Hayter wants CryptoCompare to be the “gateway to cryptocurrency”. He says: “As the cryptocurrency world expands, we want to be the data aggregator. We want to be the central point of trust in the cryptocurrency ecosystem.”

As for the crypto sector, it’s still early days. The sector’s future will depend on how nations and corporations use the technology. “Bitcoin is born of the Wild West and the internet,” Hayter says. “It’s being adopted by various financial institutions that are looking to trade it. Various companies are trying to build financial products that give the traditional investment space access to it. So Bitcoin is moving into the mainstream. The question is how the mainstream uses it and its underlying technology – blockchain.”

"For example, large banks might look to use blockchain to speed up settlement times and cut middle and back office costs. “There’s also potential to use this technology as a new form of national digital currency,” Hayter says. “Some countries are looking at that. Governments will spot opportunities because they can tax it or utilise it to increase GDP and trade. Companies can see that too.”

Another development is the growth of initial coin offerings (ICOs), where companies issue coins to raise funds. It’s a form of unregulated security. “It’s a new form of global funding mechanism,” Hayter says. “It’s got interesting potential. The problem is there are huge issues with accountability. There’s a huge amount of fraud going on.”

It’s possible that regulators could take action to try to control cryptocurrencies and ICOs. But this wouldn’t be easy. “Everything is global now,” Hayter says. “With crypto you have a form of jurisdictional arbitrage. People can hop across from nation to nation. If one nation becomes particularly ‘cold’, another will become particularly ‘warm’.”

For example, large banks might look to use blockchain to speed up settlement times and cut middle and back office costs. “There’s also potential to use this technology as a new form of national digital currency,” Hayter says. “Some countries are looking at that. Governments will spot opportunities because they can tax it or utilise it to increase GDP and trade. Companies can see that too.”

"There needs to be a balanced approach, Hayter believes. “People want to live in a secure country,” he says. “A lot of people want to base their companies in certain countries because it adds to their reputation. Even though they might get a lower tax rate somewhere else.”

Regulation will be a challenge though. “Cryptocurrencies are stateless to all intents and purposes,” he says. “They exist by virtue of the internet being its own realm.”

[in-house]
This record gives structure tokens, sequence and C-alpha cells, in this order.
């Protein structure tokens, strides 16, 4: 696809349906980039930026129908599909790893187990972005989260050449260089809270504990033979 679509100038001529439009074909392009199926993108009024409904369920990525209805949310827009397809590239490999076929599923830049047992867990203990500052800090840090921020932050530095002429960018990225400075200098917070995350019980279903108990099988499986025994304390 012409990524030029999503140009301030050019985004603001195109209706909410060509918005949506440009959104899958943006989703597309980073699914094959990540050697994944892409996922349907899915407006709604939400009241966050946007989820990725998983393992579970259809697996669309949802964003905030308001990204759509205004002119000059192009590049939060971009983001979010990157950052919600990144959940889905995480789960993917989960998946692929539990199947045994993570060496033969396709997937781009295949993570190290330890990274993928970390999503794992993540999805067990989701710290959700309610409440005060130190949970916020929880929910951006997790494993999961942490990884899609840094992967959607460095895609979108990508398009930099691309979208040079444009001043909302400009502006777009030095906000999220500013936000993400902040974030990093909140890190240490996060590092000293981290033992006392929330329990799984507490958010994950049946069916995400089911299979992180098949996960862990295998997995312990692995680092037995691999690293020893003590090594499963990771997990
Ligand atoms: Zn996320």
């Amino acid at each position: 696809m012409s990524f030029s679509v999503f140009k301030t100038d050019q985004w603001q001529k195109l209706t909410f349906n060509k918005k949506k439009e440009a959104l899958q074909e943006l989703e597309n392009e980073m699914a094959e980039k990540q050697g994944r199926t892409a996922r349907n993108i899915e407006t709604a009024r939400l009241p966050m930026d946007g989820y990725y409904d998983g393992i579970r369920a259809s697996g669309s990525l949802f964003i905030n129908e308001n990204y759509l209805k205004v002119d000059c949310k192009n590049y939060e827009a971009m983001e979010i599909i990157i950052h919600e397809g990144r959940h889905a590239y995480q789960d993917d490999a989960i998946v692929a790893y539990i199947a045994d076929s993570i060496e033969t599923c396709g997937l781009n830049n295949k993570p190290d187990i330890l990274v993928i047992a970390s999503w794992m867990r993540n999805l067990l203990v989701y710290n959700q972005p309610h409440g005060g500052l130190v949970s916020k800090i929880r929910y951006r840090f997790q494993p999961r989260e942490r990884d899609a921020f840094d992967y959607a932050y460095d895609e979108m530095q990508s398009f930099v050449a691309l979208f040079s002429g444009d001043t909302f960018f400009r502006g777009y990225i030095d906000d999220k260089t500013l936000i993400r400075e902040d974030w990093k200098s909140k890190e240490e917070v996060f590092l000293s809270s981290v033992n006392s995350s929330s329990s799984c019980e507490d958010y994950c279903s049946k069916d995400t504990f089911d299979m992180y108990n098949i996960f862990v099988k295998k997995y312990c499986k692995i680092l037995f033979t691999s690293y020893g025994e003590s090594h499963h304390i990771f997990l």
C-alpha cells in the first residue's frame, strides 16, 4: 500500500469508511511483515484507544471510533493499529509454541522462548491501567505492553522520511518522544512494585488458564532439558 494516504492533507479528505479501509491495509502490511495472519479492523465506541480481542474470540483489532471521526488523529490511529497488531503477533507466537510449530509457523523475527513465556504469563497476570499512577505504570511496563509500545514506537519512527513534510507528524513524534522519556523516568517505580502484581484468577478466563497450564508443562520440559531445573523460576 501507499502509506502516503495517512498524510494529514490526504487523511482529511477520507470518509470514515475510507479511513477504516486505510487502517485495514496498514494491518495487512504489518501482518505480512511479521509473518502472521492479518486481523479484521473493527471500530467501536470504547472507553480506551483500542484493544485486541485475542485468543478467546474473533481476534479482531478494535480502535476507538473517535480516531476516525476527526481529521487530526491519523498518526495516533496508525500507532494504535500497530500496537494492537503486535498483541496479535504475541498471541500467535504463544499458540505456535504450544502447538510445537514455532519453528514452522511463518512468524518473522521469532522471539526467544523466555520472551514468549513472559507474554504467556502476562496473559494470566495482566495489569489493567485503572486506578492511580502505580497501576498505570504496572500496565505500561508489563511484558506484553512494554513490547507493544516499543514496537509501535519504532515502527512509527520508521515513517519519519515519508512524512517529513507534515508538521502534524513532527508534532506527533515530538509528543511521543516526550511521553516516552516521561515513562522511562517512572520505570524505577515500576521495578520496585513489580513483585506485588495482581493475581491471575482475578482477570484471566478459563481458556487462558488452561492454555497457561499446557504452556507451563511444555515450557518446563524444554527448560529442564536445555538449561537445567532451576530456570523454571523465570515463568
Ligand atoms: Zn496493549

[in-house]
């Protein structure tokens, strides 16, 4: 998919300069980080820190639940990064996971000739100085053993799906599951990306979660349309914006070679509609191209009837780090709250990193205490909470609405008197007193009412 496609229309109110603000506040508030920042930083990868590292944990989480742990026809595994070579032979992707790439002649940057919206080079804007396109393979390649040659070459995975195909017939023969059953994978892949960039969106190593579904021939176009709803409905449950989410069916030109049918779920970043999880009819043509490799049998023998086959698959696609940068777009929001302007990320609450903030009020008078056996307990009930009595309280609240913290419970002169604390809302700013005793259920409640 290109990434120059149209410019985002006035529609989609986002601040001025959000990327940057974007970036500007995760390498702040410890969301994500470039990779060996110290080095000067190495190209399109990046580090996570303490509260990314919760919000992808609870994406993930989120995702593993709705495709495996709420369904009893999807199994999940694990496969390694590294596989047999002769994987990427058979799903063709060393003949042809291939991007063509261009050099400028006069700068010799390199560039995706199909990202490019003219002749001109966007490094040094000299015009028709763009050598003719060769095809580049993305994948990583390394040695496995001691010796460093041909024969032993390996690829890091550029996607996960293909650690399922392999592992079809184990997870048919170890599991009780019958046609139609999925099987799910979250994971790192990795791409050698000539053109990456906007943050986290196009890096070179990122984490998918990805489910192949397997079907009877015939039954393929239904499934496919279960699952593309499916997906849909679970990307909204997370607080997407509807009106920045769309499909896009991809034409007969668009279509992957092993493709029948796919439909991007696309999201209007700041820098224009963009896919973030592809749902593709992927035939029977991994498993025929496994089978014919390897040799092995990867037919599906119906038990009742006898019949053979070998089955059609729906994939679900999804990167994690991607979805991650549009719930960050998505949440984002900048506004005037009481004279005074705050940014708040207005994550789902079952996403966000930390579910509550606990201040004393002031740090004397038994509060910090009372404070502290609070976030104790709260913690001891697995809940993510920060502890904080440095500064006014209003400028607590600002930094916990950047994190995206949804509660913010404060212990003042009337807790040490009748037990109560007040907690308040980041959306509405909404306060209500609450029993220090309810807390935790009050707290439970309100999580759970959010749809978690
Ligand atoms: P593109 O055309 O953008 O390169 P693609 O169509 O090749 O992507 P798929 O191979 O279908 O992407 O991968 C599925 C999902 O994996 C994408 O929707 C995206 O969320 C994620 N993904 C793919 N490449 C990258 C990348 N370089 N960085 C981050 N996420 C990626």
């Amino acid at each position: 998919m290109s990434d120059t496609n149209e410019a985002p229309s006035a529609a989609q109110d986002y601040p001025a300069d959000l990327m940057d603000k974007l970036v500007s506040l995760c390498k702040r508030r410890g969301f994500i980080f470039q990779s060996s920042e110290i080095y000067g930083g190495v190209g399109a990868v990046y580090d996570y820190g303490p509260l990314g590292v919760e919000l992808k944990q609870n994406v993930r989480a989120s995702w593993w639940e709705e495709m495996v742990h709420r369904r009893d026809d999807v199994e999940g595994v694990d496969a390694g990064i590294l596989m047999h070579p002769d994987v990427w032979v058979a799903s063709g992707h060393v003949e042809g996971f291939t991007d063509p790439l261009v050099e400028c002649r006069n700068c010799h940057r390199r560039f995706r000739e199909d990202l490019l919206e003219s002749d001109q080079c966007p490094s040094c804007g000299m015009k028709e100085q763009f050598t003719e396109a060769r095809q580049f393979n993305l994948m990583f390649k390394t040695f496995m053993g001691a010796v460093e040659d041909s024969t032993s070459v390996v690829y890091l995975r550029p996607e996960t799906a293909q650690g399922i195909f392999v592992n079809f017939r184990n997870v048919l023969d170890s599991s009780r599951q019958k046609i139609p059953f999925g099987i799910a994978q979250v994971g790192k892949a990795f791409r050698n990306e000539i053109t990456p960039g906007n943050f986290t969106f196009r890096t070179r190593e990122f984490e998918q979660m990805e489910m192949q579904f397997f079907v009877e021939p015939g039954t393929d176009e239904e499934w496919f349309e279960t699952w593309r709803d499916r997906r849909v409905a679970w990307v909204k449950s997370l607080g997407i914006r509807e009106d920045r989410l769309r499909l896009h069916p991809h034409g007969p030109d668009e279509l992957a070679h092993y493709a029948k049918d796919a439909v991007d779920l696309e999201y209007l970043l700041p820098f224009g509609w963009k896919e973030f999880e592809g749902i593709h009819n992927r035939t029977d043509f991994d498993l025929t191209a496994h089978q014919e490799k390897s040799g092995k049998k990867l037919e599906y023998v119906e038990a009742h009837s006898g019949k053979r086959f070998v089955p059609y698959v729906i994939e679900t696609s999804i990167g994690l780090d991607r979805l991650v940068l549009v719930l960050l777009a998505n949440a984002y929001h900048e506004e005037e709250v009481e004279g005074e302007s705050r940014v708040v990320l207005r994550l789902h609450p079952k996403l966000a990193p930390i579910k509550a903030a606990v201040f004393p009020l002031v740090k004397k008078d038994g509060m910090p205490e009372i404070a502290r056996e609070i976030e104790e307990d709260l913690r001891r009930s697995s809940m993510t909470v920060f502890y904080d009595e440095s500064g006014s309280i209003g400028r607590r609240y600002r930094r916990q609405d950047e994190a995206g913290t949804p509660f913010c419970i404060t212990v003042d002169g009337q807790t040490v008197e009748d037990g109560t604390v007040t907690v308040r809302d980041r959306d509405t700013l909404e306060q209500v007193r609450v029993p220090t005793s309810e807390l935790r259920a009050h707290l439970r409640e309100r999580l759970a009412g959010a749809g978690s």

UK response

How warm is the UK towards the crypto world? Hayter thinks there’s been “good engagement”. He says: “The Financial Conduct Authority, Bank of England and HMRC are up to speed. They understand it. Politicians are getting to grips with it.”

However, there are two naturally opposing sides, Hayter suggests. “If you don’t like the technology, you are worried about consumer protection,” he says. “If you are pro the technology, you see the potential behind it to add value to our economy – create more tax revenues and wealth for everybody.”  

"High level debates are taking place between these opposing sides. “Where there’s debate, there’s uncertainty,” Hayter says. He would like the government to “give more clarity and help companies that are trying to do the right thing”.

He notes, for example, that companies in the crypto space can struggle to open bank accounts in the UK. He blames rigid bank compliance departments. “If banks hear the words Bitcoin or digital currency, they get anxious,” he says. “It’s easier to say ‘no’ than to look into it and say ‘yes’.”

Hayter would also like the government to help technology companies access talent. The visa process is relatively bureaucratic, he says. “That could be smoothed over. When Brexit happens, we need to keep good people in the country. And we need to keep the channels open so we get more good people to come and work and build businesses in this country.”

"We asked: Away from CryptoCompare, what disruptive tech has most impressed you…

“Deliveroo and the motorbike are two of the best inventions,” Hayter says. “Deliveroo is saving so much time. It’s changing eating habits and the way people stock their fridge.”